Most of that's been fixed. The "six" module was a big help in porting. Eventually, "u'abc" was allowed. Most of the libraries were ported and available and debugged on both 2.7 and 3.x. But it took many years, and gratuitous incompatibilities made it harder than necessary.
It's fitting punishment for Von Rossum that he's forced to maintain the Python 2.7 system at his day job at Dropbox.
Unicode support is tremendously easier in Python 3. You don't have to deal with the confusing encode and decode stuff, and Python 3 strings have the right behavior in a lot of weird cases where Python 2.7 unicode objects do not.
Unicode support was my biggest reason for switching to Python 3, because I was dealing with natural language data with a lot of emojis and Python 2.7 was just an endless headache.
The alternative is to use a byte array without an encoding, which would be OK if Python 3 made coercion between the two easy (and had the concept of a 'validated' unicode string; operations known to keep a unicode string valid could leave that set, otherwise it would be 'not validated' but you wouldn't /need/ to care).
This is only the case in python2. In python3(.6), I don't believe there is any type information that cannot be expressed only in comments.
As in any language, they “do something” in Python, to wit, enable static type checking.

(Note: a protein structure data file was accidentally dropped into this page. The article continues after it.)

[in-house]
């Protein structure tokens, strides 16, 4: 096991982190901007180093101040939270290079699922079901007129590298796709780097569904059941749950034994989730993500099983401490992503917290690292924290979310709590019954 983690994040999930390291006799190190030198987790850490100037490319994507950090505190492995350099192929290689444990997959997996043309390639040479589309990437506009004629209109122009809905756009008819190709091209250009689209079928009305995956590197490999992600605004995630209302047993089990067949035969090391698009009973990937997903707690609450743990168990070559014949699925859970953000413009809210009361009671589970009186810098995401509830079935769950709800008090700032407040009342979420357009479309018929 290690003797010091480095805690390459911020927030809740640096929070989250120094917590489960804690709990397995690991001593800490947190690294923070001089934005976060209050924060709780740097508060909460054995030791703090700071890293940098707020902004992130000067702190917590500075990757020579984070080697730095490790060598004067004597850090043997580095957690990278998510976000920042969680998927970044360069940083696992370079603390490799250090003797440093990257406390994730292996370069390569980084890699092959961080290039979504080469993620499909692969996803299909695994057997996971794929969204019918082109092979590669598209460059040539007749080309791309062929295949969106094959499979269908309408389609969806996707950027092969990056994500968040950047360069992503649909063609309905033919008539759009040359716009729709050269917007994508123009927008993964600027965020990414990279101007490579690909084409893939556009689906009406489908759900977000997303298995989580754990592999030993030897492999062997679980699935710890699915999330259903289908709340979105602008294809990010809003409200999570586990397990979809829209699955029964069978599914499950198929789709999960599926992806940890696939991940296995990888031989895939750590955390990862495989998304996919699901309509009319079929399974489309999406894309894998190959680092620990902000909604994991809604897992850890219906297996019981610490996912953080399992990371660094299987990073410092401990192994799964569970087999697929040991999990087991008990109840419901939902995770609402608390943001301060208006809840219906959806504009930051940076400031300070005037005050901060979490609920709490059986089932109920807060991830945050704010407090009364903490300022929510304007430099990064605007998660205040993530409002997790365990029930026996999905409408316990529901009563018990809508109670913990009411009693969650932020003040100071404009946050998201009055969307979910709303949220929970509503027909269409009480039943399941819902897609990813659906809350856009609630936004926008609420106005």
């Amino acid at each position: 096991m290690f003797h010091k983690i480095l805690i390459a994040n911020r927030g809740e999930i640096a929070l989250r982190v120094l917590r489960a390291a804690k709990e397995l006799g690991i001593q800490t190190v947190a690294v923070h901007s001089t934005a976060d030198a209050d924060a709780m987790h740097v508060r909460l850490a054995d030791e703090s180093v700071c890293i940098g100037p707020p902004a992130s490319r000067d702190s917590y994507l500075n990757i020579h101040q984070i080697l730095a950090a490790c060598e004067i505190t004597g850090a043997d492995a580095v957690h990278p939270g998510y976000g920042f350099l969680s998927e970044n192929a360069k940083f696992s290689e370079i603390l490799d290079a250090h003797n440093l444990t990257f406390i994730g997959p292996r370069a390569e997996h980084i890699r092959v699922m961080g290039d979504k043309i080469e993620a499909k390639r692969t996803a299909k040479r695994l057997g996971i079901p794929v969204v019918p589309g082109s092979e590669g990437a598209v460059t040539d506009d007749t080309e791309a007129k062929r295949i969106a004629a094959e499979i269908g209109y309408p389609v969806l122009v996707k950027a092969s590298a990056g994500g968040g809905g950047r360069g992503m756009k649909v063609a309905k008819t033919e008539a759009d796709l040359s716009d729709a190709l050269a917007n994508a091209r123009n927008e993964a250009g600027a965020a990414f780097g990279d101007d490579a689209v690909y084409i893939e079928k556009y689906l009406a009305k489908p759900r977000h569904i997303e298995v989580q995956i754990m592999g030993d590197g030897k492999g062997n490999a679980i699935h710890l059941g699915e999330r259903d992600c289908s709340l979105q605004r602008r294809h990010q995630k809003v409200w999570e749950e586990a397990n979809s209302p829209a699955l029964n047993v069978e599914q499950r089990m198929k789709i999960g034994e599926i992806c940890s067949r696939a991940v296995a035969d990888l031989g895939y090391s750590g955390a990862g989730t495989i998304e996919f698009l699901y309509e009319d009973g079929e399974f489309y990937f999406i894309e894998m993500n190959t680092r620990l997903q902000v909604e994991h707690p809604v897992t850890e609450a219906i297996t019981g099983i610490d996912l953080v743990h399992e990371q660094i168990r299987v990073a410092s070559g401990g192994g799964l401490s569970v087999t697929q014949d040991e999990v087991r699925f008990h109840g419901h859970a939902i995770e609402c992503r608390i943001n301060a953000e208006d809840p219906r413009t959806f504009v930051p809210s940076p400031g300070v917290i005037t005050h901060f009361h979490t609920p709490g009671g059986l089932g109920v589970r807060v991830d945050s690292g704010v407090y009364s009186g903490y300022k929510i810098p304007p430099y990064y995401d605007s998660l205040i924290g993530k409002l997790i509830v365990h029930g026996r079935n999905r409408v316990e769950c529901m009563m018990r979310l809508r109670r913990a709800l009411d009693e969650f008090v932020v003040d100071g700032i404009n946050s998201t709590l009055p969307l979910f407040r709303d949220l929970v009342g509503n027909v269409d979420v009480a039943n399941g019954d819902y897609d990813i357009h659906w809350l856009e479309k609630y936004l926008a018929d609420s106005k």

Now, static type checking is provided by systems separate from the language implementation, but the still exists.
> Also, the syntax, which puts some type information in comments, is lame.
The comment-based component of the syntax is a compatibility feature for Py 2.x.
That's almost a direct quote from the static typing proposal. No such checker existed at the time. There's a half-completed one, "mypy". It's a bit different from Python 3.6 type annotation, though it tries to stay close.
If you disable JS, they'll be shown all at once.
from pathlib import Path
directory = Path("/etc")
filepath = directory / "test_file.txt"
[Apparently I don't know Windows very well, since I'm told the following sentences are wrong:] Anyway, I thought Python was meant to try and be cross-platform. On Windows, the forward slash is not a path separator.
Unless it was Cygwin being sneaky, that is...
from __future__ import (absolute_import, division, print_function)
__metaclass__ = type # pylint: disable=invalid-name
The best reason to move to Python 3 is:
-- It is just an easier language --
It's easier to write. It's easier to read. It's easier to maintain. It's easier to debug.
The problem is, there is no killer feature that shows that.
You only realize it when you wrote 10 projects in Python 2, and 10 in python 3, which I did.
What makes Python 3 easier is not "this one big thing", but a hundred of little things that cumulatively make your whole program just easier to <anything>.